First in the state: Marine scientists deploy a shark detection buoy off the Maine coastline

“Sharks belong here and by doing this work we hope we can help their appreciation for these animals.”
Published: Jun. 7, 2022 at 6:39 PM EDT
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BIDDEFORD, Maine (WABI) - A team of marine scientists at the University of New England deployed a shark detection buoy on the coast of Maine on Tuesday. It’s the first of its kind in the state.

“We do think that this adds an extra layer of awareness for the local community, in particular the lifeguards, so that if a shark is detected they’ll have advanced notice to keep an eye out,” UNE Assistant Professor John Mohan said.

The buoy has a sensor that detects any tagged sharks as they pass through the area. It was placed between Old Orchard Beach and Ferry Beach State Park. Others devices off the Maine coast collect and archive shark data, but this is the first one in the state that’s outfitted to send real-time alerts about shark activity. It will work in concert with similar devices off the coast of Cape Cod in Massachusetts.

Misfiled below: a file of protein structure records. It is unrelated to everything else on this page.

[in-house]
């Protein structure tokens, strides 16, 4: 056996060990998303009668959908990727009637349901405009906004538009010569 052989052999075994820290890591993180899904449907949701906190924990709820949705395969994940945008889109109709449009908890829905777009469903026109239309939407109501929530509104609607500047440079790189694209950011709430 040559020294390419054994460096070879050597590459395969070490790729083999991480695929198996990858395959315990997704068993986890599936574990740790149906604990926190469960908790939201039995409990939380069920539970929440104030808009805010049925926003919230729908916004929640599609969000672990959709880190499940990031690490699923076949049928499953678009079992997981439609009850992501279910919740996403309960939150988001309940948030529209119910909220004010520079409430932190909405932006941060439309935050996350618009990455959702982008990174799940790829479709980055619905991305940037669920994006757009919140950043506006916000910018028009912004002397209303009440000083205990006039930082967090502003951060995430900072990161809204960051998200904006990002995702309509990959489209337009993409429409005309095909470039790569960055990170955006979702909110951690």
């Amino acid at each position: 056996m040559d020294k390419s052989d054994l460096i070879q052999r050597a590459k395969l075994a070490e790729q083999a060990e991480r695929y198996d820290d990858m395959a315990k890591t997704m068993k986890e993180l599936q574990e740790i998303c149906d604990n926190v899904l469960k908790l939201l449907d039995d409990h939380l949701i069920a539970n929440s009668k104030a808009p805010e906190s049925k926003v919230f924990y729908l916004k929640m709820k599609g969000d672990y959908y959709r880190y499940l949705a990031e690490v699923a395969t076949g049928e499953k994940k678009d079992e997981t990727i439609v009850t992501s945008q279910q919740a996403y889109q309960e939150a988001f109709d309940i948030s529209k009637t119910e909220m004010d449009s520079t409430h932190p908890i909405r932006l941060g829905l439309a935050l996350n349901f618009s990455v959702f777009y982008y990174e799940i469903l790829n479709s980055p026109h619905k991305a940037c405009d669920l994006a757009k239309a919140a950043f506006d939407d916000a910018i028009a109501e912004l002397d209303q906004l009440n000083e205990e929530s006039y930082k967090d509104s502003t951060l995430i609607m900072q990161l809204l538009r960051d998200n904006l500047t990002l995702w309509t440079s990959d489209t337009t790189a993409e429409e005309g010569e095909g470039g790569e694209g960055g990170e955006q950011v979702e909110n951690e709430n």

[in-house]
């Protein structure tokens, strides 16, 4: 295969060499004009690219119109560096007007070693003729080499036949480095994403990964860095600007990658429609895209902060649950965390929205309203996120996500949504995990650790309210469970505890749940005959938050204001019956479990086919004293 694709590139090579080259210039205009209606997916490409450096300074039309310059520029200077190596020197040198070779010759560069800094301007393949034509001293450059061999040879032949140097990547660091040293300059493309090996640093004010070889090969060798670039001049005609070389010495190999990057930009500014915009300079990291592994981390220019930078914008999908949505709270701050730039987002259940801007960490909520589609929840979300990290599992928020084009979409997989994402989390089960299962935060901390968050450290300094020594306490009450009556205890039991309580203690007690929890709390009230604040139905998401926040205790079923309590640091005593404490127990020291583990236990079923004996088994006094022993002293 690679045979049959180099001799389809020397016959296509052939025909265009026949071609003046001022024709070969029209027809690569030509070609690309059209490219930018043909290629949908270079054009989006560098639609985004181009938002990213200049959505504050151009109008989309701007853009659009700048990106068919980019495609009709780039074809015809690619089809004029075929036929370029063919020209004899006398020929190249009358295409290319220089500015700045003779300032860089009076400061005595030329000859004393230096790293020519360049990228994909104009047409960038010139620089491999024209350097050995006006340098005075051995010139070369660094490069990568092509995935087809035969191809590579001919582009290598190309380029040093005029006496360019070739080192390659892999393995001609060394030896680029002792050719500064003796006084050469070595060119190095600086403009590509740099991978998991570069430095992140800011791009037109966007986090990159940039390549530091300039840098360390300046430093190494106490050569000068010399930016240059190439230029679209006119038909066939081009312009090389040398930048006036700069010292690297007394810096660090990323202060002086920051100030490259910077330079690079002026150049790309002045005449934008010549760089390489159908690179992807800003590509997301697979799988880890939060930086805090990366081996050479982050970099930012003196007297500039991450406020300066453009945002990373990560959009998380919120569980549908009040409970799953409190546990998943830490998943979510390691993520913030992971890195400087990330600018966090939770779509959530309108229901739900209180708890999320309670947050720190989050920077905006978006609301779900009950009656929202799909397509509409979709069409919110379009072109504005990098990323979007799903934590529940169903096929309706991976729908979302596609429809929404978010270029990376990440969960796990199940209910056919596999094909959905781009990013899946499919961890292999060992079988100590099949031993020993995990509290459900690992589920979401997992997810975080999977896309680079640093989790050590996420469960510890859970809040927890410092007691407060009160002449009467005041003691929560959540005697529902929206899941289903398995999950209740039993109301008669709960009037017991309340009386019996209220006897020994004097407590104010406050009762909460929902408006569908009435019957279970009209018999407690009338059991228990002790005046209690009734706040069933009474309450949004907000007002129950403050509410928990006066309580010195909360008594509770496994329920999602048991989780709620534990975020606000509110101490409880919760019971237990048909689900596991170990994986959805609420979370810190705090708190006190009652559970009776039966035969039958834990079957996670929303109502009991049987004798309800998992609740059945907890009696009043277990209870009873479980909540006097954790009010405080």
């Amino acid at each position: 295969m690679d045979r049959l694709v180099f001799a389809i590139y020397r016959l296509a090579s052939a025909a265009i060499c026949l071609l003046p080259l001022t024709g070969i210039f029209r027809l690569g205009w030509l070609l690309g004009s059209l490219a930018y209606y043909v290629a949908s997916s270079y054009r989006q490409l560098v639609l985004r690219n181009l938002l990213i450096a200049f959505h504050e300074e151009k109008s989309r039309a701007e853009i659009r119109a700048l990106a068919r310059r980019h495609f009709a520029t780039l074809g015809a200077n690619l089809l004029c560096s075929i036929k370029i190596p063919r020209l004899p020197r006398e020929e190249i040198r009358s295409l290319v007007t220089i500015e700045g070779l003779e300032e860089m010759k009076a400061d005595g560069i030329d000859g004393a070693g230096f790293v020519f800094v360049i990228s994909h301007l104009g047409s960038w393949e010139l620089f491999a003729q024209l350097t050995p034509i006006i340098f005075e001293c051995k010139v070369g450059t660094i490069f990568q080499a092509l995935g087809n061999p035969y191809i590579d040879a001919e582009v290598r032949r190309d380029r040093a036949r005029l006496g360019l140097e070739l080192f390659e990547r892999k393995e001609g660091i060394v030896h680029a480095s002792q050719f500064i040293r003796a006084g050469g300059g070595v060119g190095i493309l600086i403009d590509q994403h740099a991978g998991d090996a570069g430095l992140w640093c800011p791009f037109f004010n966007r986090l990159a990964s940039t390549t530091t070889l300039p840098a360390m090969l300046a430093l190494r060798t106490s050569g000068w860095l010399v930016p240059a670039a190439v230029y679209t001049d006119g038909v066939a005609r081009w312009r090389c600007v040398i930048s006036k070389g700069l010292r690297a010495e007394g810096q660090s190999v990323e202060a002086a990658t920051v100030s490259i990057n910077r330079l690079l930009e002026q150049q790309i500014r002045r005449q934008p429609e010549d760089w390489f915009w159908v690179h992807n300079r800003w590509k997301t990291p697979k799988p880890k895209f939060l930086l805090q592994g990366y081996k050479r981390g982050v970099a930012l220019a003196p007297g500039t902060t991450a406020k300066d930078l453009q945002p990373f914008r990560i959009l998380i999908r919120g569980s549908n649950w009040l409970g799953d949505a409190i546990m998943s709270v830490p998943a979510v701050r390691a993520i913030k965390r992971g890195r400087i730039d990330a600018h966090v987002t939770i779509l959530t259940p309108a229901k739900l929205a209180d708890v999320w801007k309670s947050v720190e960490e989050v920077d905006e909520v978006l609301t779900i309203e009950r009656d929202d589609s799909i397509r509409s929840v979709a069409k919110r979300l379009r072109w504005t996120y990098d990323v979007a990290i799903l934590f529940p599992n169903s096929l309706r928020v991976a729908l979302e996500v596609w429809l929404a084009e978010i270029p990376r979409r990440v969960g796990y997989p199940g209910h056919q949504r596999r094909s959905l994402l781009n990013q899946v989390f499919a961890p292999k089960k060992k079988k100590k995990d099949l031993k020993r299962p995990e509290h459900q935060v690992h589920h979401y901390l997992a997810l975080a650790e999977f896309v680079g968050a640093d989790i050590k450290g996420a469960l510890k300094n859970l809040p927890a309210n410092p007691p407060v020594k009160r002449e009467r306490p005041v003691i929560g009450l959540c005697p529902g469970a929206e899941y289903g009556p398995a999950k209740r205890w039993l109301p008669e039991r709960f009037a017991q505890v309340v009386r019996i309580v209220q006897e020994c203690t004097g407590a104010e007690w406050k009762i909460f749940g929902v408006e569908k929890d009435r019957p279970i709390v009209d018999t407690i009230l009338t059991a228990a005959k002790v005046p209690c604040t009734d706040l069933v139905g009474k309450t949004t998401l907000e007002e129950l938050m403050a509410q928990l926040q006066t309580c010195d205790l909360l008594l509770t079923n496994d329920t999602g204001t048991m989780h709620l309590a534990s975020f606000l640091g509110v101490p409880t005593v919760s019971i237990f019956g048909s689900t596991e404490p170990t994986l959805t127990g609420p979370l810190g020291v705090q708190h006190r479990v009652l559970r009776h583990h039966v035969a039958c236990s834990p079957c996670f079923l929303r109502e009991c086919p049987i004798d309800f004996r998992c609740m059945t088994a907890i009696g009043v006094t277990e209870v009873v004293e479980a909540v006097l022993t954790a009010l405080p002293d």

“They’ve been doing this for quite a long time, so we’re just adding these new systems in Maine to expand the range of these systems in terms of getting real-time notice of tagged white sharks,” Mohan said.

In the long run, this will create an important data set that researchers can use to track ecosystem changes.

“By establishing this array and deploying it every year, I think we’ll be able to start to look at temperature-related shifts and distribution of different fish as it may relate to climate change,” Mohan said.

Sharks may pose a risk to humans but they are crucial to the environment. This buoy will help track any changes by monitoring shark levels offshore.

“Seeing all the important organisms in the environment is definitely very helpful and sharks play a really key role in keeping the environment really healthy,” UNE grad student Ben Lafrenire said.

The team members who deployed the buoy hope the project will inspire a greater appreciation for sharks. People can view the local shark activity through an application called “Sharktivity.”

“Keeping us as informed as possible will definitely help both humans and sharks coexist here in Maine,” Lafrenire said.

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